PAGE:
As an essential service operator (OSE) and/or digital service provider (FSD), you have the following obligations under the NIS Directive and implicitly under national laws to maintain the security of networks and information systems:
These minimum security requirements relate to:
access rights management;
user awareness and training;
journaling and ensuring the traceability of activities within computer networks and systems;
testing and evaluating the security of computer networks and systems;
management of network and computer systems configurations;
ensuring the availability of essential services and the functioning of computer networks and systems;
management of the continuity of the operation of the essential service;
user identification and authentication management;
maintenance of computer networks and systems;
management of external memory media;
ensure the physical protection of computer networks and systems;
implementation of security plans;
ensuring staff security;
risk analysis and assessment;
ensuring the protection of products and services related to computer networks and systems;
Vulnerability management and security alerts.
Implement appropriate actions to avoid and mitigate the impact of incidents compromising the security of networks and information systems used to provide critical services, in order to ensure that those services remain available.
Establish a permanent point of contact and assign responsibility for monitoring the point of contact to individuals responsible for network and computer system security.
To ensure prompt reaction to incidents, to restore service functioning to pre-incident settings as quickly as possible, and to conduct a security audit.
To connect to CERT-alert RO’s and cooperation service within 60 days of registration in the Register of essential service operators, to ensure permanent monitoring of alerts and requests received through this service or through other contact methods, and to take appropriate response measures as soon as possible at the level of its own networks and information systems.
In addition to all of these technological concerns, whether your organization is an essential service operator or a digital service provider, you must submit all types of information to CERT-RO, including any events that have had a major impact on the firm’s vital services continuity. At the same time, you must be subject to CERT-RO controls to determine your level of compliance with the law’s requirements.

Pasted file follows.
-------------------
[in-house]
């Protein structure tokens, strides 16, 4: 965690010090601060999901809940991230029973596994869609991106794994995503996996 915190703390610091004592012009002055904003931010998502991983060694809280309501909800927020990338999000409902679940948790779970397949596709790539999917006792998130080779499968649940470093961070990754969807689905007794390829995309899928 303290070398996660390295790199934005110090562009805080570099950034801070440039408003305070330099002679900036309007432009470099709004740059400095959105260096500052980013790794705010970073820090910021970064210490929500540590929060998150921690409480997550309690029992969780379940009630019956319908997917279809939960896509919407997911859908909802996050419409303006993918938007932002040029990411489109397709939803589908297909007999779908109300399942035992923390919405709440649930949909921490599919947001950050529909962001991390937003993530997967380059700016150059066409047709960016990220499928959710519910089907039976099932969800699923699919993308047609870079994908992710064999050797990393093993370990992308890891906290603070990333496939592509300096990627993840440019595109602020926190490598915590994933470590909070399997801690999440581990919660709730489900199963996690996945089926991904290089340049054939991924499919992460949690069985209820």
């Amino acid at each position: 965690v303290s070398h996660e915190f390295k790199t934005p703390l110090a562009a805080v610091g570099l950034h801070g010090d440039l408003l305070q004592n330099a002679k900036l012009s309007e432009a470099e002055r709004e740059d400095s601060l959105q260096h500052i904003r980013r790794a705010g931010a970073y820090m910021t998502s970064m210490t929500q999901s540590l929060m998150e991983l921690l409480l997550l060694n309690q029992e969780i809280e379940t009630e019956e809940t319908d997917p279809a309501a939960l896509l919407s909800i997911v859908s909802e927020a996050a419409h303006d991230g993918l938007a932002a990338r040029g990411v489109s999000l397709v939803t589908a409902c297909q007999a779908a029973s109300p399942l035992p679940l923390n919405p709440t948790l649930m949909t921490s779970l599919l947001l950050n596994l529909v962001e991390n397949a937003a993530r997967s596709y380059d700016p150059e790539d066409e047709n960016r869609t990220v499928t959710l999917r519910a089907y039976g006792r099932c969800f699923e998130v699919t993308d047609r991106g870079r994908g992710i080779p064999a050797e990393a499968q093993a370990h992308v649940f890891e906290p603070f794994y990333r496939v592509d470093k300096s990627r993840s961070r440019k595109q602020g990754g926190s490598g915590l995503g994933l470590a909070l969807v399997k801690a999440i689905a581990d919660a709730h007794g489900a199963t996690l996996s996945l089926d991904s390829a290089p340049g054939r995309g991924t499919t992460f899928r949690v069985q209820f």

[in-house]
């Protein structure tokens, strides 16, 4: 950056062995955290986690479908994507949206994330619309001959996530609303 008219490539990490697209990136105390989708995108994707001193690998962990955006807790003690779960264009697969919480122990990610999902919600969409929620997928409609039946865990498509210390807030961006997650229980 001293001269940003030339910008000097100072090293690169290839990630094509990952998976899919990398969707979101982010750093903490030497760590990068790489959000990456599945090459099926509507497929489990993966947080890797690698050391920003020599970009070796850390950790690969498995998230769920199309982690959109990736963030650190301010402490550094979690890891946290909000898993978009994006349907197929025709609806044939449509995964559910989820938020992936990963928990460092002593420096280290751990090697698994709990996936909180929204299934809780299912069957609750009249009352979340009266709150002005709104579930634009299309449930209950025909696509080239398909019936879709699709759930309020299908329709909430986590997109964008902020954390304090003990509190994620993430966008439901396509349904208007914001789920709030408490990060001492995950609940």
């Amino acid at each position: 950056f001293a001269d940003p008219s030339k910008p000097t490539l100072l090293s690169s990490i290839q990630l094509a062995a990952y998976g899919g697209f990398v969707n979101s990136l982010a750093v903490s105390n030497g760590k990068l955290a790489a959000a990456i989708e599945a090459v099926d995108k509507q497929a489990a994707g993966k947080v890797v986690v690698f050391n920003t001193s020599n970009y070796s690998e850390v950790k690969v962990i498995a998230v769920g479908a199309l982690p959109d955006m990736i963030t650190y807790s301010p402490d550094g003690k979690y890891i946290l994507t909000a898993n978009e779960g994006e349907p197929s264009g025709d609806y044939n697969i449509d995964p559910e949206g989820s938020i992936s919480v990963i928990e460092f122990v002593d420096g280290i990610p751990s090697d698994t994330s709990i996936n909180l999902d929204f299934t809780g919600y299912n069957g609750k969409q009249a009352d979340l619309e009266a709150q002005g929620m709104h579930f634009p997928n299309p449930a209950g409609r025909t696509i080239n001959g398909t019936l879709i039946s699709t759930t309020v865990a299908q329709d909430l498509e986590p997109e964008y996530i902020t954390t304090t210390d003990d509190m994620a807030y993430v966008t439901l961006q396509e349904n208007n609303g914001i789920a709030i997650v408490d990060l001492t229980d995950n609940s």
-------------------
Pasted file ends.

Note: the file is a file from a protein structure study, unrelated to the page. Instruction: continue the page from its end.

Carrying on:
Governance-refers to the creation and execution of security policies at the organizational level, and is the responsibility of the company’s senior management.
The necessity to safeguard the security of networks and computer systems is referred to as protection. We’re talking about managing and maintaining resources, networks, and computer systems, as well as regulating access to computer networks and system aspects and components.
The necessity to ensure the management of security issues is referred to as cyber defense. How does your firm identify occurrences that compromise network and computer security? What is your strategy for dealing with them?
The management of the continuation of critical services offered, or, in other words, business continuity, is referred to as resilience. In this regard, you should ask yourself how to handle crisis circumstances such as natural catastrophes. What do you do if a security event has a significant effect on critical services?
The four security areas are separated into categories of security activities, and security measures are constructed for each of them with one or more security criteria, which are followed by control indicators.
In order to comply with security regulations, OSE businesses must:
identify risks if they do not implement security requirements;
to plan the activities underlying the implementation;
to establish those responsible for their realization.
Returning to the technical rules, we will just discuss the governance element in this article, and we will go into further detail on the other parts in future articles.